“I think it’s a wonderful model, and that it will become easier to do. Because Bandstocks was in its infancy, the founding of it and the closeness I developed with my audience was amazing, and I’ll take it to my grave with me because The Bachelor would never have been made without that. Anything that makes an artist more self-sufficient and gives them the power to increase the control of their work is always a good thing”.

A recurring theme in our conversation is style. The singer-songwriter has, in the past, been known as much for his flamboyant look and presentation as he is for his music. This is something that he is very keen to move away from, instead letting his artistic work do the talking. “With the publicity for The Magic Position it was about acid and colours and fairgrounds, and it was very playful. Before that was Wind In The Wires,” his second album, “where I spent three years touring with just a stripped down sound and a drummer and it was very much about the music. No image, no show, just about music. Sometimes you have the right to, as a musician, say ‘fuck image, I don’t really care about it’. It’s more important that I’m communicating as a songwriter and that’s what this album is to me. I couldn’t give a shit about the image to tell the truth!”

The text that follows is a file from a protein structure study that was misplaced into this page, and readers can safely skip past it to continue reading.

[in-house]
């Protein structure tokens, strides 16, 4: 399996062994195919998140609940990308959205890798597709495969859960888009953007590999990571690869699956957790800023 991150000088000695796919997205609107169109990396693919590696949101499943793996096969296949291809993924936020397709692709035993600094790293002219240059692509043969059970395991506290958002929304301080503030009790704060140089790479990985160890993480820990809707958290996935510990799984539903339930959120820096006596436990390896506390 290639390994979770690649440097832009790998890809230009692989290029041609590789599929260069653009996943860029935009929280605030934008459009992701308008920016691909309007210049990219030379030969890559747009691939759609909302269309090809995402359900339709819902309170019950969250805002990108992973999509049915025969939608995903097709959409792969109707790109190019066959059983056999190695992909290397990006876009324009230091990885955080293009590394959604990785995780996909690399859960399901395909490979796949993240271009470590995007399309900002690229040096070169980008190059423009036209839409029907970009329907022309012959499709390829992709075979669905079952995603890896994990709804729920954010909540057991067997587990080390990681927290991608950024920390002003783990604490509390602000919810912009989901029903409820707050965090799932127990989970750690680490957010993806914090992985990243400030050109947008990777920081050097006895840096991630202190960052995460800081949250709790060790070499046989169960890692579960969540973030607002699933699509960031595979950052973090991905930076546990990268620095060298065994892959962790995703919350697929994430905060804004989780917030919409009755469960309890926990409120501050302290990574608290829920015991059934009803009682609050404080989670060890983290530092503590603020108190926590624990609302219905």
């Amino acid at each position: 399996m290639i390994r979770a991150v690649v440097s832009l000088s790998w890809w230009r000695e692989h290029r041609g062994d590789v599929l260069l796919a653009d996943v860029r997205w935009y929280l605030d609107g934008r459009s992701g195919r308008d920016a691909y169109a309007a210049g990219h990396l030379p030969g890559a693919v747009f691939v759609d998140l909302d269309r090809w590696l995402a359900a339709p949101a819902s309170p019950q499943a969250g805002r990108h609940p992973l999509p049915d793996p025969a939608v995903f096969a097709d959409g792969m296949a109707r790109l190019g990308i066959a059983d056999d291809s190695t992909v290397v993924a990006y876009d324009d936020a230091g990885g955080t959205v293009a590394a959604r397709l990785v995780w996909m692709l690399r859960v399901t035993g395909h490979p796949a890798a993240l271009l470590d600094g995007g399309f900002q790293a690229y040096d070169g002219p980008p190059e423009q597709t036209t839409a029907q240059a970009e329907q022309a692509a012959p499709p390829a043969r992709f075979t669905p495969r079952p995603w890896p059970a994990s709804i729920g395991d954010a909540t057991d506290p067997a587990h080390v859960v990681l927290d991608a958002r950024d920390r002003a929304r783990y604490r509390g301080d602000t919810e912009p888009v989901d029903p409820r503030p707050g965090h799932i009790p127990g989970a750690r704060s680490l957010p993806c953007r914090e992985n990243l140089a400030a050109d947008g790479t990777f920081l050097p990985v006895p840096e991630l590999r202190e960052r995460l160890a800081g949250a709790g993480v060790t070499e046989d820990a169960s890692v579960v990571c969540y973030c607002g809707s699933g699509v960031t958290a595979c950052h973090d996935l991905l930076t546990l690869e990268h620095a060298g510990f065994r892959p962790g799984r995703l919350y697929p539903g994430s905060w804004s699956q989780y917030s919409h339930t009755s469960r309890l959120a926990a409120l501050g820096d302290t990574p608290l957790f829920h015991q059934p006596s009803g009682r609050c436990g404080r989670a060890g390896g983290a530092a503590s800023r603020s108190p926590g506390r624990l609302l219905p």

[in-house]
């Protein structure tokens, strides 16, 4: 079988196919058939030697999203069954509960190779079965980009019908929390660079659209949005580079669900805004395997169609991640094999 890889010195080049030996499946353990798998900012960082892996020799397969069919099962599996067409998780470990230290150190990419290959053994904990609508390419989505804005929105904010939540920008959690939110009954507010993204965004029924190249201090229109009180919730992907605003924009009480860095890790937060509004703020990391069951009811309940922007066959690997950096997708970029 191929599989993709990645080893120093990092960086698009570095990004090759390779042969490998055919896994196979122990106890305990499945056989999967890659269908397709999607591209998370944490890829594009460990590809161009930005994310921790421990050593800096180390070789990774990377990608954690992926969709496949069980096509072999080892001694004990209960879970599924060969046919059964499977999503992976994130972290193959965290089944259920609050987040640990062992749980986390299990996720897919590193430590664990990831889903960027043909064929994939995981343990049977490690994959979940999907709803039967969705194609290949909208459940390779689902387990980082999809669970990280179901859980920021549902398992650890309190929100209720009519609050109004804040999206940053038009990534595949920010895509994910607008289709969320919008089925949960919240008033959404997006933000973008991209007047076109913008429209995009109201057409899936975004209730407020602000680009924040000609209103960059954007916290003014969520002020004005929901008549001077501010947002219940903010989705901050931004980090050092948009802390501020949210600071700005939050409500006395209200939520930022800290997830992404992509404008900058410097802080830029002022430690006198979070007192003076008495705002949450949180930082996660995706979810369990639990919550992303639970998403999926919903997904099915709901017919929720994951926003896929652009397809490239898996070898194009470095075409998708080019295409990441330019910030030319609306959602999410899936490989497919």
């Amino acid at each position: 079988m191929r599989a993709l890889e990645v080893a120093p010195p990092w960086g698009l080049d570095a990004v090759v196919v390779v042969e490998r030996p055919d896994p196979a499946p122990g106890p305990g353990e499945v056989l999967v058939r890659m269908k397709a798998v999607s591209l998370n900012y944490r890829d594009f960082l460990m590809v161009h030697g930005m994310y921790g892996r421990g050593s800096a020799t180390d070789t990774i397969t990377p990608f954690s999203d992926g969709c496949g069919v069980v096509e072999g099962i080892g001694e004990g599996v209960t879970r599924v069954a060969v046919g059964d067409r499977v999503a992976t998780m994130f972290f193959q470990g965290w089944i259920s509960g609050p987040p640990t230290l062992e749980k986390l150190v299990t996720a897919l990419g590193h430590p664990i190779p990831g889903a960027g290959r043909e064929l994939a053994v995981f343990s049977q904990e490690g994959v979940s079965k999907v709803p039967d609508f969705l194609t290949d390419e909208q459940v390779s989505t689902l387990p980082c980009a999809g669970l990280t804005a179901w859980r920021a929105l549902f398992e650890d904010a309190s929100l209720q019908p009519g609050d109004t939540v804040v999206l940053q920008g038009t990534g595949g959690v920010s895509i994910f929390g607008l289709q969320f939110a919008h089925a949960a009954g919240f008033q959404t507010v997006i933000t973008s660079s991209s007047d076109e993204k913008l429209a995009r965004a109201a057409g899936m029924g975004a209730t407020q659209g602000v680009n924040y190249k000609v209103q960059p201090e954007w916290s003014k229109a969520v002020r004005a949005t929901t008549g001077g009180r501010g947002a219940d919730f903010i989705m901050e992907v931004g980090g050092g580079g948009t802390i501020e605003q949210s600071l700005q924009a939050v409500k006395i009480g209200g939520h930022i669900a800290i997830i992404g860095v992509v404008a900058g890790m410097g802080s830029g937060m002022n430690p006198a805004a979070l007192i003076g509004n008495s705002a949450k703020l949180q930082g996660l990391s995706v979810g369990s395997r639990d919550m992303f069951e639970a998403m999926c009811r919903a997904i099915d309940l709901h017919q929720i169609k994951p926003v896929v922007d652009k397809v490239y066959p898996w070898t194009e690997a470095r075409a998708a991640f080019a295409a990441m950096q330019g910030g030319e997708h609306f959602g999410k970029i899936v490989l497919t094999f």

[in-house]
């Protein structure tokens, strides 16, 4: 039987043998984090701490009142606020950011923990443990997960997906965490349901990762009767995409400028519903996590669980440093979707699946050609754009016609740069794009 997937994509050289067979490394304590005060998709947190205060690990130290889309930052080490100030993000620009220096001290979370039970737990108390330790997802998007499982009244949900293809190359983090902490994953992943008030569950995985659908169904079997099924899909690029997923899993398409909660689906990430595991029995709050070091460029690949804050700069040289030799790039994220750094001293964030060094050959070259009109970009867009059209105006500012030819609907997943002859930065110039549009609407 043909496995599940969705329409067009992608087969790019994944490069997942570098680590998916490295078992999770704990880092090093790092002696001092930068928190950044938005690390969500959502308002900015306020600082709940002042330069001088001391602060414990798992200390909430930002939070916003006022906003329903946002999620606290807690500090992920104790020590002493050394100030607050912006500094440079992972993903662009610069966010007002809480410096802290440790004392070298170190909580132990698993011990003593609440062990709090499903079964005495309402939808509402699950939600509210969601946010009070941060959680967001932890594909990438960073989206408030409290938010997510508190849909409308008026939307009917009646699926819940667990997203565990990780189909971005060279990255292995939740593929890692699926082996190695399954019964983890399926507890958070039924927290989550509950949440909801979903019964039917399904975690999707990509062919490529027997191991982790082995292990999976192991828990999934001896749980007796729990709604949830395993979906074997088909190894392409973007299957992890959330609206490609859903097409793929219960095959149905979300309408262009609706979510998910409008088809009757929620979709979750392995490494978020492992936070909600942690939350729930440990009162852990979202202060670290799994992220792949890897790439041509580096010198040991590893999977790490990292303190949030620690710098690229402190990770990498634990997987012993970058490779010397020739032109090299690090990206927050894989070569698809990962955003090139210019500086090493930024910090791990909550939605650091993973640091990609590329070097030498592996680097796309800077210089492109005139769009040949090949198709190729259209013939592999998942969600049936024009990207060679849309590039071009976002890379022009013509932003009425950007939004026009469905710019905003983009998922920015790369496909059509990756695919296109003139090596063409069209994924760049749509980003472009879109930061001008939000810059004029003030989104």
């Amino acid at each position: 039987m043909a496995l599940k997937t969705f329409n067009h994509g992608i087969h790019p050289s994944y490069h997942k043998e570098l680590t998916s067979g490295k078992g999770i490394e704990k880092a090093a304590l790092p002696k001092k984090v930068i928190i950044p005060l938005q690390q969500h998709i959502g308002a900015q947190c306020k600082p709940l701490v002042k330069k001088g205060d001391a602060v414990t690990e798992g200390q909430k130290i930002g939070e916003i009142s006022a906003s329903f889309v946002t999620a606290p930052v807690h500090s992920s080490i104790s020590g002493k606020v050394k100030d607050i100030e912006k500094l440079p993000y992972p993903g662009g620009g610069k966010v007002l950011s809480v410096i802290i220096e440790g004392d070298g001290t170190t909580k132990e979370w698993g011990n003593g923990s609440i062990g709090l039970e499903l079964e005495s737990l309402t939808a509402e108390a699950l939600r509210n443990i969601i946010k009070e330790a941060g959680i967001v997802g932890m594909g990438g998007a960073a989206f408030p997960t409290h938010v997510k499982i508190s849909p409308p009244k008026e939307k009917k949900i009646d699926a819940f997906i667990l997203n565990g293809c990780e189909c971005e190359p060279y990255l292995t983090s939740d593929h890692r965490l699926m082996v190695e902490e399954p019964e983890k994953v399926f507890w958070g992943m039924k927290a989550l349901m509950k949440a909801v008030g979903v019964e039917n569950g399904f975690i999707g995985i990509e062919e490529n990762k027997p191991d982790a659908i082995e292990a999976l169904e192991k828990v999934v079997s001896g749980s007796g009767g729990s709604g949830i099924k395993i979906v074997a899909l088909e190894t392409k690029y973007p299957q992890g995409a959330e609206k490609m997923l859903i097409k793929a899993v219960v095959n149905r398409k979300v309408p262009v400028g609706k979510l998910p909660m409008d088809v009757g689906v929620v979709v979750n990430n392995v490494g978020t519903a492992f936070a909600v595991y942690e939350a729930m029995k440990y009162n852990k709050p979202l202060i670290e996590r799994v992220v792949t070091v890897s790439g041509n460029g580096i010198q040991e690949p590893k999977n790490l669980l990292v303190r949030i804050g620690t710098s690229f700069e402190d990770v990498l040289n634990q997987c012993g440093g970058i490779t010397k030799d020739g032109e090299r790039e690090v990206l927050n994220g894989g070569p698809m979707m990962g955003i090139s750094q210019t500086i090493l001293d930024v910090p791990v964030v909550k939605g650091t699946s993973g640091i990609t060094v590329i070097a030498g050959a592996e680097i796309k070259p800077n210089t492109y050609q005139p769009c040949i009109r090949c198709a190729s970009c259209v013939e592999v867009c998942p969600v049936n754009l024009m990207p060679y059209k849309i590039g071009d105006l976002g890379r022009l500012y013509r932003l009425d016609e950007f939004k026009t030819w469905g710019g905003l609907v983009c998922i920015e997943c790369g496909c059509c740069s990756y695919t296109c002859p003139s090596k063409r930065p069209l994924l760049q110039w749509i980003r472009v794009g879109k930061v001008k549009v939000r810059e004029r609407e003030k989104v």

As our time runs out he confirms plans for summer festivals and more UK shows in the autumn, alongside his upcoming jaunt in March. Whether you believe him or not when he says he doesn’t care about image, you can’t deny that this will be his best chance to date to put all of that behind me and make people listen. It’s a new battle in his career, one he is determined to win.

Patrick Wolf’s fifth studio album Lupercalia is due for release through Hideout on 30th May 2011. The single The City is out now. His UK tour begins in Oran Mor in Glasgow on 23rd March, running through to the 29th at London’s KOKO. Further details can be found at his website.

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Patrick Wolf: “I’m a little bit more of a master and not so much a train wreck” – Interview